We are such stuff
As dreams are made on; and our little life
Is rounded with a sleep
—Shakespeare, The Tempest
Perhaps her life had started as a delightful dream, ten-year-old Belle mused from her place in the caravan her family was traveling with. But if it had, it had turned to a nightmare in a blink. Once, as little as two months ago, they'd been wealthy, the richest family of merchants in Asha, below only the nobility in funds. They'd had all manner of material things—far too many to count, really—as well as family bonds that had been close and loving, considering their station.
And then her mother died, three years before, and her unfortunate, still-grieving father had lost all of their great wealth in a series of losses and accidents, till they were left with only the meagerest of things, their family expelled in shame from the city. They left with, literally, only what they could carry in a wagon and the horse that Belle rode, now called 'Armel', who she'd saved from a cruel death at the hands of a villainous farrier the year before. They were on their way now to a village called Belkin, hundreds of miles from anything familiar, where her Grand-mère had left them a little cottage on the outskirts of the town.
A sudden tingle at the back of Belle's neck sent a shiver down her spine. The feeling of being watched had plagued her for the last three miles, ever since they had entered these woods. Stories of wolves and bandits were not as prevalent in her mind as those of worse things: ghouls, witches, werewolves. The Magic Wars had been over for nearly two hundred years, but she'd heard the stories of the horrible things could happen to travelers this far to the north.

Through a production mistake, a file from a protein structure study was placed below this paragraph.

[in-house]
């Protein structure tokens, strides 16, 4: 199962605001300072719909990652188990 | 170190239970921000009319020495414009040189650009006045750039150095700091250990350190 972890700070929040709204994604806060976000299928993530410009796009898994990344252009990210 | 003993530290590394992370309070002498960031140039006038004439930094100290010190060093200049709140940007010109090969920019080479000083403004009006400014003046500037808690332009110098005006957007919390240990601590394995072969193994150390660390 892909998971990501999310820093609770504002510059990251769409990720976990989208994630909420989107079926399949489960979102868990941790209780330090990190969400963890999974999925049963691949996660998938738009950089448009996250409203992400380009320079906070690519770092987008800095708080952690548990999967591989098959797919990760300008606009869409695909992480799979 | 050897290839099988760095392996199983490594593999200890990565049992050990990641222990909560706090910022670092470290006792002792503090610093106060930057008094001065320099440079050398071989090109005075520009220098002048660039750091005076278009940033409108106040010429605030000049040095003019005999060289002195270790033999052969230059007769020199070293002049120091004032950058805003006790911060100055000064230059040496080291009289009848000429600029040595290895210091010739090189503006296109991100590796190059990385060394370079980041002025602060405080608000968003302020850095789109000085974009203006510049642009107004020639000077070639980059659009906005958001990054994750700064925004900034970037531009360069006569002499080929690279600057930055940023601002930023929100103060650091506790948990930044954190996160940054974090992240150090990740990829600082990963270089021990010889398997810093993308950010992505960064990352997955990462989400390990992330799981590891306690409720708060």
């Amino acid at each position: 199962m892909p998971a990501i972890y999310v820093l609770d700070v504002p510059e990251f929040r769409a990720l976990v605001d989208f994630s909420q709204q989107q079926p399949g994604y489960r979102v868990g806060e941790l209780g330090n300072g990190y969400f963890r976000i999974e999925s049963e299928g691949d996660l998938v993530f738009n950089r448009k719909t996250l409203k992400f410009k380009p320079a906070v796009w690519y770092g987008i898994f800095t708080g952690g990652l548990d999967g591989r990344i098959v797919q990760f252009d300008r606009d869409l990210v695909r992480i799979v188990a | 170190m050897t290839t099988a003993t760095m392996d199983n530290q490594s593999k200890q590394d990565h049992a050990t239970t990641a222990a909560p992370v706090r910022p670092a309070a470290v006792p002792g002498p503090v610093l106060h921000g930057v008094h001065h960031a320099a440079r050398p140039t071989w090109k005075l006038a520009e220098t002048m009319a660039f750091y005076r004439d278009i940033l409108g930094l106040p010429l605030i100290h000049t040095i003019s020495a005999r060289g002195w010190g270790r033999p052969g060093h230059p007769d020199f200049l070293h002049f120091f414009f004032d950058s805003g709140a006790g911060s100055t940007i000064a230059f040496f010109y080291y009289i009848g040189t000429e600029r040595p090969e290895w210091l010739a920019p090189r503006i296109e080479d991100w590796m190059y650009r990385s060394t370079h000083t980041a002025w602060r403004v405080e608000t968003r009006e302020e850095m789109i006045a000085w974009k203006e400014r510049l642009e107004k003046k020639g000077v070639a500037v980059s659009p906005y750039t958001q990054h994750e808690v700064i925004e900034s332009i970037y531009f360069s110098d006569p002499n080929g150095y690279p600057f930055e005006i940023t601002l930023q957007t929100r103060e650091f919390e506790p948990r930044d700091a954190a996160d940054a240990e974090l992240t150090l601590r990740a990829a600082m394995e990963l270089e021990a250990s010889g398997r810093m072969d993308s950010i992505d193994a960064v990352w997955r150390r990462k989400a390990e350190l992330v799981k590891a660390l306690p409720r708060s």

Cat's-eyes opened, staring keenly straight at her, the irises purple in color. An angular face that wasn't…human…surrounded them, clad with tight silver scales. There was blood, dark red, spilling onto nearly colorless granite, and rose petals of the same shade scattered about.
With a start she jerked away from the vision, throwing down the mental walls she'd cultivated at a young age and refusing to allow it back into her mind. Regardless of what her Grand-mère had said, she didn't have to accept what her dubious 'gift' could bring her, these little flashes of what was, what might be, and what had been. She refused to—not when it was so unreliable. Not when she hadn't even been able to foresee her own mother's death, three years ago. No, Maman was gone, and Belle would never use her power again, not willingly.
"Belle? Are you alright?" her eldest sister asked from her seat in the wagon. Belle gazed over at the beautiful woman her sister had become and smiled reassuringly.
"I'm fine, Esme. Really."